The Promise Keeper

The Promise Keeper

Paul-MuscentiThe only thing that gives away Paul Muscenti’s age is his disclosure of when he joined the Boys & Girls Clubs. In 1945, the post-war boom had relocated 8-year-old Paul and his family from Cleveland to the Valley. Settled in West Phoenix—“the sticks,” he recalls, humorously, considering that the sticks probably now has more Taco Bells per capita than actual sticks—Paul would ride his bike toward the city searching for something to do. It wasn’t long before he discovered a Club on 9th Street and Van Buren. It was known then only as the “Boys Club,” est. 1946, as new to town as Paul was. In time, each would help the other thrive.

But yes, aside from being an original Club kid, Paul Muscenti rejects the notion of 78 years. In fact, he walks to meet us for lunch, across the street from Arizona Bank & Trust, where he serves as chairman. For his lunch side, he opts for the salad instead of fries, lamenting that his time at the gym alone has not been doing enough to meet his fitness goals.

It’s more than physical though. Paul recalls his youth and various elements of Valley lore with the sharpness of someone who experienced it all yesterday. (Combining his love for athletics with pinpoint nostalgia, Paul mentions how he and his friends used to water ski the city’s canals by tying ropes to the backs of cars.) But it’s not so much the accuracy that’s impressive—it’s the passion. And it’s difficult to fathom something that Paul Muscenti is more passionate about than the Boys & Girls Clubs.

It was the Boys Club’s first Christmas party for its kids, and the event was sponsored by the city’s Junior Chamber of Commerce. At 1st Street and Monroe, they arrived on a flatbed truck with gifts in tow for the Club kids. Paul climbed onto the truck and a young man handed him a small bag that included some hard candy and a toy, and it still resonates as one of the most genuinely happy moments of his young life. Right then and there, he made a promise to himself that he’d make it his life’s mission to repay the Boys & Girls Clubs. This is likely not the first time Paul has shared this anecdote, but as he recollects it a latest time, he eyes gently well up. Like Paul himself, his passion for the Clubs appears unaffected by the passage of time.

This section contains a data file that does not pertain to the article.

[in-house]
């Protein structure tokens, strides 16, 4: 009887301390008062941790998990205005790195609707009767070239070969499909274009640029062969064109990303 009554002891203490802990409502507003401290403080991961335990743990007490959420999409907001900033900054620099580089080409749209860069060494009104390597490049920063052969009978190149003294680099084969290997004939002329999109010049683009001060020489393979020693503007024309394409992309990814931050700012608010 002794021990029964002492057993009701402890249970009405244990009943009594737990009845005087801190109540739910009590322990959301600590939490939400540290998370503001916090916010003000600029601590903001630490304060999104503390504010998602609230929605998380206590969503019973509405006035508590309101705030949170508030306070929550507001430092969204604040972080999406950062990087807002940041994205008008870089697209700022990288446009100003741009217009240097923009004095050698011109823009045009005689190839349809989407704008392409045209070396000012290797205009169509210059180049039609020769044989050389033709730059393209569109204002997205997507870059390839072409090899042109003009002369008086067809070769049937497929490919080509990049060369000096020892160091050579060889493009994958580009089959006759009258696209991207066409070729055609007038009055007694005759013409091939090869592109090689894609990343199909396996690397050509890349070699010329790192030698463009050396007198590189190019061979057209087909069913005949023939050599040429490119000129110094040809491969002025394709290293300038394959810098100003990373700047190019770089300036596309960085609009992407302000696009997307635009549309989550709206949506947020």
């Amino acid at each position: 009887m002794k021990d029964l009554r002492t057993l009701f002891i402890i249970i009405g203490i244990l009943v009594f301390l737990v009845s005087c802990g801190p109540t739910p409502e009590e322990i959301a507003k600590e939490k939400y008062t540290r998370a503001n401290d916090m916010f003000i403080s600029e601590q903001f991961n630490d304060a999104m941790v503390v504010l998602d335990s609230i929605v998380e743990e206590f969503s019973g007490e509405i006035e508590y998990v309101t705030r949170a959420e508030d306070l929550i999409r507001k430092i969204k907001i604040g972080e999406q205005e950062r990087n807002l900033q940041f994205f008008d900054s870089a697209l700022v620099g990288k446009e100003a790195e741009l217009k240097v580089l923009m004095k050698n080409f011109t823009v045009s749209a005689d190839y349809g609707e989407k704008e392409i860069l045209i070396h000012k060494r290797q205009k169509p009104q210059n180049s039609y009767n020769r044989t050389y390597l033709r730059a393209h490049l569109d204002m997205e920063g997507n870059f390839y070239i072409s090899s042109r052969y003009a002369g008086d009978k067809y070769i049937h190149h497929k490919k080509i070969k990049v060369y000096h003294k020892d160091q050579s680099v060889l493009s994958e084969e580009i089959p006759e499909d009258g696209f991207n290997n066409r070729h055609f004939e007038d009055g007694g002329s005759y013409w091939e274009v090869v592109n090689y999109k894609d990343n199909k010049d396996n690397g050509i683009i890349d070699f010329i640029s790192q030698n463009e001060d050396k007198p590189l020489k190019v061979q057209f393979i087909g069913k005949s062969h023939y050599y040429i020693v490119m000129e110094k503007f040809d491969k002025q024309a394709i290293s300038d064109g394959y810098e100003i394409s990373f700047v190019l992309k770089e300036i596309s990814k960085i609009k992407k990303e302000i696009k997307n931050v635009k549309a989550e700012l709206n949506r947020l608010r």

After graduating from the University of Arizona, Paul joined a management training program at the First National Bank of Arizona. He was soon asked to join the board at the Boys & Girls Clubs of Metro Phoenix.

“Now it’s time for me to make good on my promise,” Paul recalls, wistfully.

His commitment to BGCMP transcended even his own career. When Paul and a few banking friends started Metropolitan Bank, where he served as president, he made sure the financial establishment was a friend to BGCMP. That remained the case wherever Paul went. For years he served as chairman of the annual, cherished trips to Las Vegas for board members and guests, and he fondly reminisces about the camaraderie those trips engendered. One would think that literally decades of financial and personal dedication to BGCMP would more than make up for some hard candy and a plastic toy, but it was the joy Paul was always trying to repay. When describing what it was like to take Club kids holiday shopping and watch a boy pick out new shoes, a girl take home a new dress, Paul says, “You can’t put a price on that.”

We talk Valley history and American history, and Paul shares fantastic stories we’ve never before heard. Everything teems with genuineness, an authentic positivity that seems all but lost in this skeptical age. Paul describes several of his back-in-the-day running mates as “the nicest guy you’d ever want to meet,” and we’re left certain they’d fall over themselves trying to reciprocate the praise.

Beyond his demeanor or even his history of involvement lies a deeper kindness we’re acutely aware of. The backdrop of our meeting is the fact that Paul has named the Boys & Girls Clubs of Metro Phoenix Foundation in his will and trust. It will be a gift that will have immeasurable impact, the indefinite extension of a promise once made. We’re immensely thankful for both the gift and its status in a distant future that seems as far away from now as 1945.

We shake hands and promise to talk soon as Paul prepares to hustle his way back to work, shedding some calories from the chicken and salad. He’s found, by the way, the best kept secret in the Valley, a gym where he can shoot hoops and exercise in peace. We wouldn’t dare betray his trust. He has, after all, placed his trust in us.


Photo: Paul Muscenti

Caption: Paul Muscenti coached basketball—as well as football and softball—for a Tucson grade school during his time at University of Arizona. His love for athletics and for providing a positive influence on the lives of youth goes back a long ways.